Govt’s final pay offer to public servants far below union demand

-GPSU to consider

A final offer for differentiated wage increases for public servants ranging from 10% at the lowest scale to 1% at the highest has been made by the Guyana Government and the GPSU is to consider the proposal.

The government offer revealed in a statement last night after two months of talks, falls far below the Guyana Public Service Union’s (GPSU) initial demand of a 40% across-the-board hike which it later amended to 25%.

According to the statement, the government and the Guyana Public Service Union (GPSU) yesterday concluded discussions on wages and salaries for public servants within the bargaining unit for 2016. There was no word from the GPSU which has not commented on the wage negotiations over the last two months.

The government statement said that negotiations were held within a two-month period from June 22, 2016 to August 24, 2016.

It said that the initial proposal of the GPSU was for a 40% across the board rise for public servants. This was subsequently adjusted to 25%. The union also asked for allowances to be included in the negotiations.

The government counter-proposed a differentiated approach to increases that aimed to provide the greatest relief to those within the lower Salary Bands of the Public Service Wages and Salaries Structure as follows:

  • persons earning below $100,000 would receive 5.5%
  • persons earning $100,000 to $300,000 would receive 5%
  • persons earning $300,000 to $800,000 would receive 4.5%
  • persons earning $800,000 to $1,000,000 would receive 2%
  • persons earning over a $1,000,000 would receive 1%

The below $100,000.00 percentage offer of 5.5% was later increased to 6%

The statement said that during this period both the government and the GPSU presented proposals and recommendations having agreed that relief for public servants was  immediate and necessary. It added that the timespan was influenced by requests made by the Union for information and data which the government as far as possible, sought to provide.

The release said that the government also agreed to consider a review of allowances for public servants immediately upon the conclusion of the negotiations for wages and salaries. As a consequence, a Tripartite Committee composed of representatives from the Department of the Public Service, the Ministry of Finance and the GPSU was set up to address this issue.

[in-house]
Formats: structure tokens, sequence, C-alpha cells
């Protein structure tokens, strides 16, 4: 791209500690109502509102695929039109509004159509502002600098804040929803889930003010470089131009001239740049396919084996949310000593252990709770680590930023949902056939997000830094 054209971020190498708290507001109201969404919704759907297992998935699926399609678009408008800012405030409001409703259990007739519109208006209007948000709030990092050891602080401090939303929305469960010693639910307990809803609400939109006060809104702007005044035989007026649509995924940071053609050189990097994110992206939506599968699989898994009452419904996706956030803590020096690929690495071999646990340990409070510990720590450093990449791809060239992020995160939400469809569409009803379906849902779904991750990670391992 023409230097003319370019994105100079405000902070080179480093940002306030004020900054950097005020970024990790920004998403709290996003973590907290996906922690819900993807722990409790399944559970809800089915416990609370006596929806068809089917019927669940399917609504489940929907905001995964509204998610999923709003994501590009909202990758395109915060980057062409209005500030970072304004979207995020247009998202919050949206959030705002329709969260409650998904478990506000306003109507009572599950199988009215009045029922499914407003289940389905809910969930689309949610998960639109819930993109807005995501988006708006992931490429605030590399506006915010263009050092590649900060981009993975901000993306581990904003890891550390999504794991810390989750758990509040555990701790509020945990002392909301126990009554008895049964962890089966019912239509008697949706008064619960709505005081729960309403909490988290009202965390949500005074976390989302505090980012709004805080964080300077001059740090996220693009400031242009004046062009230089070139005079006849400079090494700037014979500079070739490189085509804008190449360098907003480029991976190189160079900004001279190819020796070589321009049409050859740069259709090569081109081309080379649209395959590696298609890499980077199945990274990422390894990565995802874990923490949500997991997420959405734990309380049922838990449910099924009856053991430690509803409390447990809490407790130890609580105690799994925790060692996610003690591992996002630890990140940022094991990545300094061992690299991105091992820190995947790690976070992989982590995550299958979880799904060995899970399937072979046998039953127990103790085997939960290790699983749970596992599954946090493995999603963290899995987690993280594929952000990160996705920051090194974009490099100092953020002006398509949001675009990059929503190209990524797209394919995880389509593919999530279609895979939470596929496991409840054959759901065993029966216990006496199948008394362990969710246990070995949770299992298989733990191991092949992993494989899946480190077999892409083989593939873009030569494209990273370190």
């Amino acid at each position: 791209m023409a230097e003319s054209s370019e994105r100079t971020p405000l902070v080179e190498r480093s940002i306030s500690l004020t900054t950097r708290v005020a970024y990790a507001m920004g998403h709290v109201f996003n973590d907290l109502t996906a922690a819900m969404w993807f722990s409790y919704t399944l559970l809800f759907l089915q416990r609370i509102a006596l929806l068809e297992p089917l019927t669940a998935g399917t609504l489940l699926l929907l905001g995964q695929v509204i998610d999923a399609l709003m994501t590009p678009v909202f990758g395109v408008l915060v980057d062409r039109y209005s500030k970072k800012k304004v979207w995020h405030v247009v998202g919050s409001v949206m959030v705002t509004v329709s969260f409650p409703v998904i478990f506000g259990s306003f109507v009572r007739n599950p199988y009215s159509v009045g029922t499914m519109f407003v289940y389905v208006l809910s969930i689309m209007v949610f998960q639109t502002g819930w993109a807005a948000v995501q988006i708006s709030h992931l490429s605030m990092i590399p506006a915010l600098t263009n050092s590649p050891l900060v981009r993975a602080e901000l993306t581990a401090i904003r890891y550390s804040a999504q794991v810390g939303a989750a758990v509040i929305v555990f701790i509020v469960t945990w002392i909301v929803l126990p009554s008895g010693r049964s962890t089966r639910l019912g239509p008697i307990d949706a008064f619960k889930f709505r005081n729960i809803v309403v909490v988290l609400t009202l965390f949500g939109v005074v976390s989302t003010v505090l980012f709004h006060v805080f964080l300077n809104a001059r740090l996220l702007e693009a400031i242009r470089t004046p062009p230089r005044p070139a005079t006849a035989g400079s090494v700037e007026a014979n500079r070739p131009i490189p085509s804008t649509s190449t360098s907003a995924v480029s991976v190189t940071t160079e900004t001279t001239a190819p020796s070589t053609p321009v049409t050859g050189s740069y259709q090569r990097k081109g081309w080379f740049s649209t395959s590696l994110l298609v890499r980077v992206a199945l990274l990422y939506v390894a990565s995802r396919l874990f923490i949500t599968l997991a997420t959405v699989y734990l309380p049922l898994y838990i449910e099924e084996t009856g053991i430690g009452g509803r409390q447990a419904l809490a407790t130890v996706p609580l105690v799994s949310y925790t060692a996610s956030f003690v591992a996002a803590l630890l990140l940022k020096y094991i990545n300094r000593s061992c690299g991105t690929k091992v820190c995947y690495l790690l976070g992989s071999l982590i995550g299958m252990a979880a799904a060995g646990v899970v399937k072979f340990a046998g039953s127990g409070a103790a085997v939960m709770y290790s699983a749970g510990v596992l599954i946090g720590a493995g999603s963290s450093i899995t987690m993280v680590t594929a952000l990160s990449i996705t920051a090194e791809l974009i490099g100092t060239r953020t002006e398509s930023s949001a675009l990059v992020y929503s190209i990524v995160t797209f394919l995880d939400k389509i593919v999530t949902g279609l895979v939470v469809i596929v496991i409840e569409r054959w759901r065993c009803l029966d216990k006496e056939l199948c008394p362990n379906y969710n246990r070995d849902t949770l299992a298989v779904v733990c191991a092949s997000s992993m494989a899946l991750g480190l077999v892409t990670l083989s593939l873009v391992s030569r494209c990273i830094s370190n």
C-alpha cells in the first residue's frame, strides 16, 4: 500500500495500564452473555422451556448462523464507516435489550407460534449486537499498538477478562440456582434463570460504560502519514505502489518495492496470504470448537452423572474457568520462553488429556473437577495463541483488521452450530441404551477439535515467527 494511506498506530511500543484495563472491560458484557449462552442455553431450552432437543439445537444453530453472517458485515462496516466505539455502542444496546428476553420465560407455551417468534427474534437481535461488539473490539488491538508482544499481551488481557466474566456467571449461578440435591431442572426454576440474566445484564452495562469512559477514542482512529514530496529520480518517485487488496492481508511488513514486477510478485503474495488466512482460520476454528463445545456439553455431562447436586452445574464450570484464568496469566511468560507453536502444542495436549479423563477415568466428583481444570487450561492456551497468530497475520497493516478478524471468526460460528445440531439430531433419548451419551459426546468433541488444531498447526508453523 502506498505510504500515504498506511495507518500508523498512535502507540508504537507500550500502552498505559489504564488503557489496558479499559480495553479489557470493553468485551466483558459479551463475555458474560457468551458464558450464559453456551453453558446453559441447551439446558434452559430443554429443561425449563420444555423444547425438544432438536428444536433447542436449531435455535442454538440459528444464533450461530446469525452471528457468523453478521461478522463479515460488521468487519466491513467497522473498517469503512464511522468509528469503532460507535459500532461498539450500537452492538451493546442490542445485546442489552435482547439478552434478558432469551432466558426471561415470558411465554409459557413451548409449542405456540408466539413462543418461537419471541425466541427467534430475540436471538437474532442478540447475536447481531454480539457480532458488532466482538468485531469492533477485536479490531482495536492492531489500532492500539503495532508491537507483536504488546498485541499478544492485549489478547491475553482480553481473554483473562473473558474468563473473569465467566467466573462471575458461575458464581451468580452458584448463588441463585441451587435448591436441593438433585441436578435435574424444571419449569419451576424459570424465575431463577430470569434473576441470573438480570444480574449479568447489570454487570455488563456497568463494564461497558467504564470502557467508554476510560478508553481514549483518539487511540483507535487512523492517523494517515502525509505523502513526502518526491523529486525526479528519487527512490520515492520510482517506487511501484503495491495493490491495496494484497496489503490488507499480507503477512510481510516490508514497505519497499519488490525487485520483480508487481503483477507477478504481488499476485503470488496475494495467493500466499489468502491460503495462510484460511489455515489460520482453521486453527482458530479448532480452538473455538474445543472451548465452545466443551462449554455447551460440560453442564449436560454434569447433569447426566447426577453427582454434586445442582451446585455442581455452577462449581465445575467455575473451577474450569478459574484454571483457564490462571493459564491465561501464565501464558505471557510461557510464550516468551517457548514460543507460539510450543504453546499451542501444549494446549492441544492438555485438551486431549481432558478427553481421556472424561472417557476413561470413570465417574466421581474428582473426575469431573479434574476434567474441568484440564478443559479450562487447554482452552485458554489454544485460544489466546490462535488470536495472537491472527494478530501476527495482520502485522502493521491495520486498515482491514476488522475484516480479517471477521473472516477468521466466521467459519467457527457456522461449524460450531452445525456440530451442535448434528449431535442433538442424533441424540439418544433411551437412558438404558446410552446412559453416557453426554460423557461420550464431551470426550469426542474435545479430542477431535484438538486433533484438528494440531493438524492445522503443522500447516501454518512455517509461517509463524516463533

The government’s proposal took into consideration the vital need for a restructured public service which included the adjustment of scales for wages and salaries; the implementation of a merit increment system; and a settling of the issue of bunching, the statement said. It was pointed out to the Union, that each of these would entail an additional cost to Government and result in increased earnings for Public Servants.

The GOG’s proposal was rejected by the Union.

The Government reconsidered its position and a final offer was presented as follows:






The government release said that  it was pointed out to the GPSU that the government’s final offer for wages and salaries increases for public servants had taken into consideration the current socio-economic environment; the difficulty in agreeing to increases that would entail having to mobilise additional revenue and the unsustainability of any further addition to its offer with regard to the current and future budgets.

The Union was also reminded of the relief measures that were granted to public servants since the APNU+AFC office in May 2015.

Those measures included an increase of the Minimum wage to $50,000; a 5% across-the-board plus $5000 increase, all within the 2015 National Budget, and, a one-off bonus of $50,000 for Public Servants earning below $500,000 per month in December 2015.

The release said that the GPSU agreed to consider the Government’s final offer and said that a response will be forthcoming after a meeting of its General Council.

In its 2015 manifesto, the APNU+AFC government had promised substantial wage increases to public servants but these did not materialise. Instead, Cabinet ministers were awarded a 50% hike in their salaries, attracting widespread condemnation.

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